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The Power Of IT

Technology to improve power companies' operations could help avert another blackout--but questions remain about the industry's commitment to IT

The Blackout of 2003 remains largely a case of cause unknown. What's not in doubt is that efforts to contain the emergency were hampered by communication lags among the electrical-generation and -transmission companies that form the vast Midwestern and Northeastern power grids. IT projects under way at some power companies aim to minimize the chances of a replay.

FirstEnergy Corp., the beleaguered Ohio utility that's being eyed as a possible source of the blackout, is in the midst of a major IT project designed to improve information flows. It's developing a portal to aggregate data derived from hundreds of off-the-shelf, homegrown, and legacy applications to give its managers a more complete picture of plant and transmission-line performance--information that could help them take steps to prevent system failures. That's a start. But a portal like the one regional transmission company PJM Interconnection LLC runs, which lets companies in its service area collect and share data in real time, is the direction the industry needs to go.

FirstEnergy's Eastlake, Ohio, power plant

FirstEnergy's Eastlake, Ohio, power plant
Such a system might have provided vital data two weeks ago, when the phone calls usually exchanged in an emergency among interdependent players on a power grid didn't happen. Officials at International Transmission Co., which operates high-voltage lines in parts of the affected area, say their technicians may have been able to contain the blackout had they known the magnitude of FirstEnergy's problems. "It would be nice to have an automatic doorbell that goes off," says Jim Cyrulewski, VP of operations at ITC. "Whether we could have taken more coordinated actions with FirstEnergy is hard to say. But if we had the information, some action could have been taken."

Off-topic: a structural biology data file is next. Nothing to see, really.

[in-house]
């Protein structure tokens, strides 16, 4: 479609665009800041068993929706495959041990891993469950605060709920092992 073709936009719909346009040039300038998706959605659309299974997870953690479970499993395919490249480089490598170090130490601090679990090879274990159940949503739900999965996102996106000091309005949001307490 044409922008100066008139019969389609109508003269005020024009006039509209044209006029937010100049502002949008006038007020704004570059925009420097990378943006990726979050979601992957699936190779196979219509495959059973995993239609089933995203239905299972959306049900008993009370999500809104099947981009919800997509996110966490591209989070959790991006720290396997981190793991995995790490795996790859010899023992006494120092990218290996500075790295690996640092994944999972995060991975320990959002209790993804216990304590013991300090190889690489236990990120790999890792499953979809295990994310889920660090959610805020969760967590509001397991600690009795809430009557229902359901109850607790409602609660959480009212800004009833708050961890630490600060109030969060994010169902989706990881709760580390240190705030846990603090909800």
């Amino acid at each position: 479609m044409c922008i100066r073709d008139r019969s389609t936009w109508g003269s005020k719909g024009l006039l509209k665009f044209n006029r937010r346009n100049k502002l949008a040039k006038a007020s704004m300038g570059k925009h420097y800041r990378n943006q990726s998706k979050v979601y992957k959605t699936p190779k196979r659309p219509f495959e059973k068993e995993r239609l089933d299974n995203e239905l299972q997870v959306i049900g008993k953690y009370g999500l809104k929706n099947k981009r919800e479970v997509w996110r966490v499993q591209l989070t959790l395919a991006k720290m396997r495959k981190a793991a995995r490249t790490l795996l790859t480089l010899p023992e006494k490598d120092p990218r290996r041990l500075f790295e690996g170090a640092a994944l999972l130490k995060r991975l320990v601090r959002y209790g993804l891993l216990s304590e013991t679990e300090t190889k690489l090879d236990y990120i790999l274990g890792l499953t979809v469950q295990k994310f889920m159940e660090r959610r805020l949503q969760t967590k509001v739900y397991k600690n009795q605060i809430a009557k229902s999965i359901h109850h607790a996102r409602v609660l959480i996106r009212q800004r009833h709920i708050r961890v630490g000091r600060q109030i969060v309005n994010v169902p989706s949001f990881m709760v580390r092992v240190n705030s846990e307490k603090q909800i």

There's a long way to go before the industry reaches that level of information sharing. With its work-in-progress portal, dubbed FirstPlace and built with Plumtree Software Inc.'s technology, FirstEnergy is catching up with a handful of other power companies in terms of application integration for internal collaboration. When IT leaders at FirstEnergy began the project a few months ago, they identified the company's coal-fueled generating plants as some of the weak spots where information gaps were jeopardizing reliability. In addition to implementing some human-resources and accounting features on the portal, applications that now feed data through FirstPlace for use by managers at the fossil plants are Emerson Process Management Inc.'s CSI RBMware, which monitors floor vibrations and equipment performance, and OSI Software Inc.'s PI Historian, which records performance data from automated control systems.

Pairing data about various conditions with strong analytics can go a long way to improving system reliability at power generators, says Jill Feblowitz, an AMR Research analyst. "Energy companies need the right analytics to quickly determine whether there's a problem and initiate the proper maintenance approach," she says. Canadian energy company TransAlta Corp. has had success using a portal that serves up data from PI Historian in concert with repair-history and other equipment-performance data, Feblowitz says. Suncor Energy Inc. also uses portal software to develop a better real-time picture of operations.

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